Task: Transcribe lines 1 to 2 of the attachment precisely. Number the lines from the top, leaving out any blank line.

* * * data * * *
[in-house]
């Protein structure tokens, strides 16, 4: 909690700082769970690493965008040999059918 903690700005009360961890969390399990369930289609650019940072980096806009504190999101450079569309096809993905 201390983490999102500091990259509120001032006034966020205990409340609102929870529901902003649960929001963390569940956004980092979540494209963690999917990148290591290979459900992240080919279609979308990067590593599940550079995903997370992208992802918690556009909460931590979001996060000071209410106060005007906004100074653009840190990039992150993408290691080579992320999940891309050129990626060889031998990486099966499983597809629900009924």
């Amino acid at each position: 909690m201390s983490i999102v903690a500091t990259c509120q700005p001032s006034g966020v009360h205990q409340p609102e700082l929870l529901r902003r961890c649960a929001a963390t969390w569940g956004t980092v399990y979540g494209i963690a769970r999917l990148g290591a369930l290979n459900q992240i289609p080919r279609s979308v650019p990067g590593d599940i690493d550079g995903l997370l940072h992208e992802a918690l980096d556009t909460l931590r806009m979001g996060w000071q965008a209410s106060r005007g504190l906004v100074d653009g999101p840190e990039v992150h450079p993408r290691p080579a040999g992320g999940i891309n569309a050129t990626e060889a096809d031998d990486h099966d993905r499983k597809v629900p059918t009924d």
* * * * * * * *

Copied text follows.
[in-house]
């Protein structure tokens, strides 16, 4: 909690700082769970690493965008040999059918 903690700005009360961890969390399990369930289609650019940072980096806009504190999101450079569309096809993905 201390983490999102500091990259509120001032006034966020205990409340609102929870529901902003649960929001963390569940956004980092979540494209963690999917990148290591290979459900992240080919279609979308990067590593599940550079995903997370992208992802918690556009909460931590979001996060000071209410106060005007906004100074653009840190990039992150993408290691080579992320999940891309050129990626060889031998990486099966499983597809629900009924």